Over the past few months, Network readers have been introduced to the regional staff of Faith Formation Ministries (FFM). Today, I will introduce the first member of the support staff for FFM--Derek Atkins. Derek has been working for FFM since it began as a small pilot project in June of 2013. Derek will be leaving FFM at the end of this month to coordinate a new project that the Christian Reformed Church is taking on with help from a grant from the Lilly Foundation. Derek has played a key role in the development of FFM. We are grateful for his contributions to this ministry and look forward to working with him in the future as part of the Lilly project.
Your position title is Operations Manager. That's pretty vague. What all do you do for Faith Formation Ministries?
Yeah, it always seems kind of strange to introduce myself with that title, especially at workshops or conferences where I think people immediately wonder why I’m not back behind a desk somewhere overseeing the supply chain or something. It actually has more to do with helping implement the plans that we as team develop. So I do things like project management (making sure ideas make it from dream to plan to “product”), oversee our finances, and help make sure everyone on our team has what they need to do their job. I also do most of our communications and “marketing” work, which includes things like our website, e-newsletters, and our online presence on social media and the Network. A lot of what I do day in and out is typical “operations” stuff, but I also get to do the fun stuff like develop and facilitate workshops and connect with ministry leaders.
In addition to your work at the denomination, for a while you also served a local congregation--a church plant--as Ministries Director. How did your work in a church plant impact how you serve Christian Reformed congregations through Faith Formation Ministries?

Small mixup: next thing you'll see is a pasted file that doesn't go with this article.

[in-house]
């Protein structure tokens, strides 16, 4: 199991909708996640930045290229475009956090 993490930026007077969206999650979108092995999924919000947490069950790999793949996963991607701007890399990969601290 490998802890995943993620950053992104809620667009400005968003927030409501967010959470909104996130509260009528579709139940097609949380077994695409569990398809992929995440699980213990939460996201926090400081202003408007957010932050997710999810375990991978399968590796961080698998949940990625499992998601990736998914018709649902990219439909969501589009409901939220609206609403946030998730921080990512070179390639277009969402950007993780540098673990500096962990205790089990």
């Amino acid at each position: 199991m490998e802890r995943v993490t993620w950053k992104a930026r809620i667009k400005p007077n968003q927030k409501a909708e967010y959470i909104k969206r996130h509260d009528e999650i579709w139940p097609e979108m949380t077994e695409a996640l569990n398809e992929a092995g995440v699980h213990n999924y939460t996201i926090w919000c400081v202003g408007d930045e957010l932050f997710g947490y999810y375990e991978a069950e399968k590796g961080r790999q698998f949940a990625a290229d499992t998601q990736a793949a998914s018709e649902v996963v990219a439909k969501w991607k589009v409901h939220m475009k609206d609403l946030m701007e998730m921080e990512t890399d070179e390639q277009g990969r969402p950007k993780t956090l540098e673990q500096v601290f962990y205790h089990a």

It was a hard decision to leave my position at Encounter because I really loved being able to serve at a local congregation in addition to working for the denominational office. Ultimately though, working a part-time job in addition to my full-time work for FFM left me with little time for my family, so I decided to step away from the staff role at Encounter. Looking back, my time at Encounter helped me to realize that often both the local congregation and the denominational offices tend to underestimate each other, mainly because we often don’t take the time to truly listen to each other or invest in each other's work. Long standing narratives about the importance and relevance of denominational initiatives or the “needs” of local congregations cloud the potential of a healthy and missional understanding of the relationship. And honestly, the ministry share system and the stress that puts on everything isn’t helping to set the table for a healthy renewed discussion about that kind of stuff (but that’s a whole other discussion).
You walked away from the church as a young adult and came back. What would you say to all of the people concerned about young people leaving the Church today?
I could probably write you an article on this but for the sake of space, let me just say two things. One is that my faith wouldn’t be what it is today had that disengagement not been a part of my journey. Steven Argue at Fuller says that for some people, this whole disengagement thing is an integral part of the faith formation process. I’m not advocating for a “wait around and they’ll come back” position, but I think churches and families need to think more deeply about what it might mean to continue to love and be a community for those who have “left” the church. The other thing is that we need to consider is just what kind of faith we are raising our kids up with. Kids turn into teenagers who turn into young adults and become increasingly aware of the reality of pain, love, betrayal, confusion, doubt, beauty, wonder and the countless other realities of this life. If the Christianity we teach them has no room for these things, if it offers no framework for understanding these things, if makes no connection of these things to the stories of God’s work in this world we find in scripture or the lives that we live, then we shouldn’t be surprised if they cast it all aside as irrelevant. If our worship and spiritual practices teach them that life is all about me and my personal relationship with Jesus and offers no place or role for community then we shouldn’t be surprised to see them striking off on their own.
If you could have any superpower, what would it be, and how would you use it in your role as Operations Manager?
My girls (Alida and Cassidy, 4 and 3, respectively) love this show called the Backyardigans. In one of the episodes one of the characters is pretending to be a superhero who has the power to build things, “even without nails.” He can like wave this hand and bam, he turns a pile of wood into a tree house or whatever. That would be a great superpower. As Operations Manager, if I could just wave my hand and see a project go from scraps to completed, I’d probably get a lot more done…but then again there’s something to be said for hitting your thumb with the hammer and getting a few splinters along the way that makes standing back at the end to admire the finished project even more rewarding.